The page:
old story of “no note and comment," that, in his Epistle to the Corinthians, I am not without hope that I may re- he not only thought it right to devote ceive this benefit. I must, however, one chapter to the ennmeration of its just lint, that should I be thus en- qualities, but absolutely begun a second lightened, I do not promise to become with this interesting subject. a very ample contributor to the funds It is really, Mr. Editor, hardly posof these institutions, for though I sible to conceive to what pitch of inthink no book so important for circu- tellectual glory and enjoyment the lation as the Bible, I am not quite poor Sonth-Sea Islanders may att satisfied, that the union of Conformists when taught by Missionaries deeply and Nonconformists, for even this glo- read, as was the above minister, with rious object, is desirable. I have our Scriptures, as now circulated withheard, at the meetings which I have out note and comment, in their hands. attended, a great deal said on the glo

NON CON. rious spectacle there exhibited, of zealous Christians forgetting their points Sir,

April 10, 1822. of difference, to cooperate fose this I LA

LATELY observed in Mr. Cobbett's

Register for February 2nd last, particular affection engendered in the that among his reasons which he as. bosom of the High-Church Priest to signs, in his Letter to Mr. Carlile, for ward his Dissenting neighbour, by a dislike to republican government," their annually speechifying in succes- he alleges the following recent instance sion on the subject of the Bible; of persecution : while there is great danger of the de- "In the year 1819, a man was tried scendants of the venerable Puritans in New Jersey, under the act of King becoming insensible to the value of William III., for impugning the Holy those principles for which their ances. Trinity, found guilty, and punished tors braved tribulation and death, if by imprisonment in the common gaol.” through the means of these occa- I quote this passage with the hope sional meetings, they become familiar that one of your transatlantic correwith the smiles and favours of nobility. spondents, if not a correspondent on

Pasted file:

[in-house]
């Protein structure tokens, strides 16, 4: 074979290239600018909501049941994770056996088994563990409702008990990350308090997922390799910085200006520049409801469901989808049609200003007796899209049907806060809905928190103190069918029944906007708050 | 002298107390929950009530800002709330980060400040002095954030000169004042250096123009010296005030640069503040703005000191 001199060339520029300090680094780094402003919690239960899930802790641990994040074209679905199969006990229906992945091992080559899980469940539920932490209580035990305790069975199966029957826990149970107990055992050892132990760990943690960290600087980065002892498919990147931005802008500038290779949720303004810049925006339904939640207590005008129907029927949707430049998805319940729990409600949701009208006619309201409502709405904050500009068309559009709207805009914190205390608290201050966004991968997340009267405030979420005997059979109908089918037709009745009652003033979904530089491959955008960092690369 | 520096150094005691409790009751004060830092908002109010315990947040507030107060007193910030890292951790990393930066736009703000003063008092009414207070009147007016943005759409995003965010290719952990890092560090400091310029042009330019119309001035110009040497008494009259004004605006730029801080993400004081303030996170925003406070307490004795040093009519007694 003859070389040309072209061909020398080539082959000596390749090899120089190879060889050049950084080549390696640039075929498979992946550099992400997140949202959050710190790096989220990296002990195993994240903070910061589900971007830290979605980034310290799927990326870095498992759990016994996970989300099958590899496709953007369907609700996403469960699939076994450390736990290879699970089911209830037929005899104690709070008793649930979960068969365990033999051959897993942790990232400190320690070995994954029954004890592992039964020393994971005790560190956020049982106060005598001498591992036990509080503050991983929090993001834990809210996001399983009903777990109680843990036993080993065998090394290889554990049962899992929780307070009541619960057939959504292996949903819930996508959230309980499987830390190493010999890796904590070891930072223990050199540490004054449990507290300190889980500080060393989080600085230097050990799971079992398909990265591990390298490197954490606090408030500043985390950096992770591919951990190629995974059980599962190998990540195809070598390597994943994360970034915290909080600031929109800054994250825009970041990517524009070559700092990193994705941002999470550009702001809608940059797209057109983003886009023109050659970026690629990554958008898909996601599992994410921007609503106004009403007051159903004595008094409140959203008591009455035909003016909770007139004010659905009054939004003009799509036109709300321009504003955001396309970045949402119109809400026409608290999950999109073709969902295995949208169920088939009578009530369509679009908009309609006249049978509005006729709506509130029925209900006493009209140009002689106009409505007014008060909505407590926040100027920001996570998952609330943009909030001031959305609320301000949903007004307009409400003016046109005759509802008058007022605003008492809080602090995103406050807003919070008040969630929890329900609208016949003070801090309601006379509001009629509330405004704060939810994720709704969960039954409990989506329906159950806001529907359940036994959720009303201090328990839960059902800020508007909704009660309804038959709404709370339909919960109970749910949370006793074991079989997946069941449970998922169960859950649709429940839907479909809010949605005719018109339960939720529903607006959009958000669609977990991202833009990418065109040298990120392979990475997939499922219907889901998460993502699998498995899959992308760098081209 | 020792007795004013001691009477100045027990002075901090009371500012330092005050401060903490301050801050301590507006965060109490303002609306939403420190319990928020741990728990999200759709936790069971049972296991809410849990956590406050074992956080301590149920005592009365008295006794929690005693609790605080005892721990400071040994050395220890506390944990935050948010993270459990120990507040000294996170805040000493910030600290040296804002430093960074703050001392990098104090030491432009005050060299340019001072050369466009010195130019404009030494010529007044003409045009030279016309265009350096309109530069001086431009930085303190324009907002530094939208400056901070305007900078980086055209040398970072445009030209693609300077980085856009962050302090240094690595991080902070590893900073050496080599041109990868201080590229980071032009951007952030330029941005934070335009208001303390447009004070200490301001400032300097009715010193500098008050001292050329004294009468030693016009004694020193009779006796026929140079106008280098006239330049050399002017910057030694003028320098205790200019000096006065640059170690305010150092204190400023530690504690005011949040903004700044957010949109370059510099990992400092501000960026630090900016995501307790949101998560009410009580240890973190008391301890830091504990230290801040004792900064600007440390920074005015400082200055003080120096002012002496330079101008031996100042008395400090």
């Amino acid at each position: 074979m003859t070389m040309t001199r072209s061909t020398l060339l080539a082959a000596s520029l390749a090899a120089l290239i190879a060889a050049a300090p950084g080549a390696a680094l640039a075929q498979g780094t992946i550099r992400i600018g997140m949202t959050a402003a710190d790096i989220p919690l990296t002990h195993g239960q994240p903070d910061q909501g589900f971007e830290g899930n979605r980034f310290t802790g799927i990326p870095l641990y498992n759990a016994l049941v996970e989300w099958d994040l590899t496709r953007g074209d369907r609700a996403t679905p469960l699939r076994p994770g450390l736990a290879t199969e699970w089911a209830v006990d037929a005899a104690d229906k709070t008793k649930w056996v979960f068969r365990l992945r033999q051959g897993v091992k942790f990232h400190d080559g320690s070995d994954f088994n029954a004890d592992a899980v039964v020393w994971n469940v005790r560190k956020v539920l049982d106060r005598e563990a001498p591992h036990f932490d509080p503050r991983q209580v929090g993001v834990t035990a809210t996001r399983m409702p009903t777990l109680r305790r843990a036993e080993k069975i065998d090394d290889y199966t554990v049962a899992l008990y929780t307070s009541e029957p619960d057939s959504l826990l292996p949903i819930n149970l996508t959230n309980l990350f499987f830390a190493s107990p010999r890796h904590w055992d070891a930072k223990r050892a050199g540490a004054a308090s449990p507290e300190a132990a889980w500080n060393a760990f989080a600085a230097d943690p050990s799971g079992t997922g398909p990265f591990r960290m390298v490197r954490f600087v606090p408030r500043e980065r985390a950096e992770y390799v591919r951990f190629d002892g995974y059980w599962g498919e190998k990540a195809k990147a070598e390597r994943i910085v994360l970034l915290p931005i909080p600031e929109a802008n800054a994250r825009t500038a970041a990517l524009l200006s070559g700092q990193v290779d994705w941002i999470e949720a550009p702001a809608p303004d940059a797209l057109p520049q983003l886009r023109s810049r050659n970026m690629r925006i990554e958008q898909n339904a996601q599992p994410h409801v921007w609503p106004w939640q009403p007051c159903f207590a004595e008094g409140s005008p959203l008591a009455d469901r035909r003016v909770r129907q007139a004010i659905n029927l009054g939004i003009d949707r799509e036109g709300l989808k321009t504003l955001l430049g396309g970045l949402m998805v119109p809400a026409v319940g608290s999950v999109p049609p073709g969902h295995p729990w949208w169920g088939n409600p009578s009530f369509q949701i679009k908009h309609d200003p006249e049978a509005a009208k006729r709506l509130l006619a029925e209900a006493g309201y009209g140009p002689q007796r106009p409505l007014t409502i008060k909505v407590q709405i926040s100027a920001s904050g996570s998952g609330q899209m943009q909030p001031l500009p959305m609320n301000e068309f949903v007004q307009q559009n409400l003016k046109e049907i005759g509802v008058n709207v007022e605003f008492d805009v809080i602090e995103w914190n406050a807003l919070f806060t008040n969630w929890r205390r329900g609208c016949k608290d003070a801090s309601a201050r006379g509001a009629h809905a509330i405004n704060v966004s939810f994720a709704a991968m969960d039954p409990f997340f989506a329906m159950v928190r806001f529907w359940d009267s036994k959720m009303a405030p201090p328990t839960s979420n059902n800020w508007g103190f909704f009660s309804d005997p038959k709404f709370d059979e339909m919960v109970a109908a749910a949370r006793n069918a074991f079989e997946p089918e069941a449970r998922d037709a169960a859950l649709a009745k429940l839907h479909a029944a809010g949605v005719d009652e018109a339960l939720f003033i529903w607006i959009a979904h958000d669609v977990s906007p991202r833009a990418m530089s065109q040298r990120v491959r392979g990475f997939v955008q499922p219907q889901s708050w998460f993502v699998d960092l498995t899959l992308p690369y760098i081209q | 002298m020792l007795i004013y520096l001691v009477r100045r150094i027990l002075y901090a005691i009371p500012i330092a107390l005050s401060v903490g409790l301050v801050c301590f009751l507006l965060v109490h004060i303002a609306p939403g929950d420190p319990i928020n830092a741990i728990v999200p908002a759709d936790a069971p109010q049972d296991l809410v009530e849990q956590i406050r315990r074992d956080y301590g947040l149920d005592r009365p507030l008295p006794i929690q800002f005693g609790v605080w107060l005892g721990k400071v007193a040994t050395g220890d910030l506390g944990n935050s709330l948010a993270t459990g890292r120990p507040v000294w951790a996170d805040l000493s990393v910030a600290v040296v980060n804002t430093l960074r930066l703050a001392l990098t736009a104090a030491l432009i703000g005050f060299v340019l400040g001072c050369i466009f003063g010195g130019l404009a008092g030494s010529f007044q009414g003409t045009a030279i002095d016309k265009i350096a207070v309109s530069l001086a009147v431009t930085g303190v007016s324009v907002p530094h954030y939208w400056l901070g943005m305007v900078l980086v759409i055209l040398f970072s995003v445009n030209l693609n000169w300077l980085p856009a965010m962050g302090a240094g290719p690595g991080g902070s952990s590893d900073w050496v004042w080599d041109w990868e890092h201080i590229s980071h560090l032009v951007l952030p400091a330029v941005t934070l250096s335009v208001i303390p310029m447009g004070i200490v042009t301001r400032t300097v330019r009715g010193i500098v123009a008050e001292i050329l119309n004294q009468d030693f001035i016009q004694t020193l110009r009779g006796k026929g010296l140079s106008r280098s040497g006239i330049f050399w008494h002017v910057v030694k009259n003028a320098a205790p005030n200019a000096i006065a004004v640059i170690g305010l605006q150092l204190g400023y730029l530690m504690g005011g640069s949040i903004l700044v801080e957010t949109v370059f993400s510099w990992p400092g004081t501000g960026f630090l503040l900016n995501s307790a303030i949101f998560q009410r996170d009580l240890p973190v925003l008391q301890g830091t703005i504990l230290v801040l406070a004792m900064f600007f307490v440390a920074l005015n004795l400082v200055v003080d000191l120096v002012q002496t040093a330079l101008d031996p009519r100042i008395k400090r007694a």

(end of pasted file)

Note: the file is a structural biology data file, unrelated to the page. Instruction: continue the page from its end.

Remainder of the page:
I acknowledge myself at times this side the water, may furnish you doubtful of the correctness of my with some particulars respecting this conclusions, relative to the disingenu- modern enforcement of a barbarous ousness of the members of our Bible statute which disgraced a regal, and Societies, from the circumstance that very ill becomes a republican, governiamong the supporters of them, are ment. It is indeed a statute on a súbmembers of the Society of Friends, ject so remote from the fair objects of who we know are so scrupulous of national convention, as to be only worappearing to approach to falsehood, thy of a government in which priests that they will not call the months by are instructed to teach speculative the names usually allotted to them, despotism, and graft on religious affecbut persist in terming them the first, tions, systems of civil tyranny.” Such, second or third month, &c. It is in according to Catharine Maca ulay, was deed true, that the Friends, though an the government of Charles I., before excellent body of people in many re- his royal propensities were effectually spects, are not remarkable for the ex- controlled by the Long Parliument. tent of their religious inquiries, nor

GAMALIEL. for depth of general knowledge, but I presume they must be aware that the suinmary prefixed to the chapters

Sylva Biographica. of our version, nay, even the divi

(Continued from XVI. 667.) sion of chapters itself, were not in

VII. those Scriptures from which ours were

TO. 226. Isaac AMBROSE, a mirendered into English. This know

nister's son, was born in Lan. ledge is not, however, always found cashire, becaine a Batler * of Brazenwhere it might be fairly expected;

for Nose College, in 1621,

aged 17, took I remember hearing a young minister, when discoursing on the excellence of . "Å scholar that battles or scores charity, remark, among other things, for diet in the University." Dict. Anglothat the apostle felt its worth so much, Brit. 1715, in voco.

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one degree in Arts, holy orders, had Garstang, * and afterwards at Preston some little cure in his own country in Amounderness, in his own country; conferred on him, and afterwards re- a zealous man for carrying on the lief from William Earl of Bedford, * . beloved cuuse, and active against the who caused him also, if I mistake not, orthodox clergy, when he was apto be put into the list of his Majesty's pointed an assistant to the commispreachers appointed for the county of sioners for the ejecting of such whom Lancaster.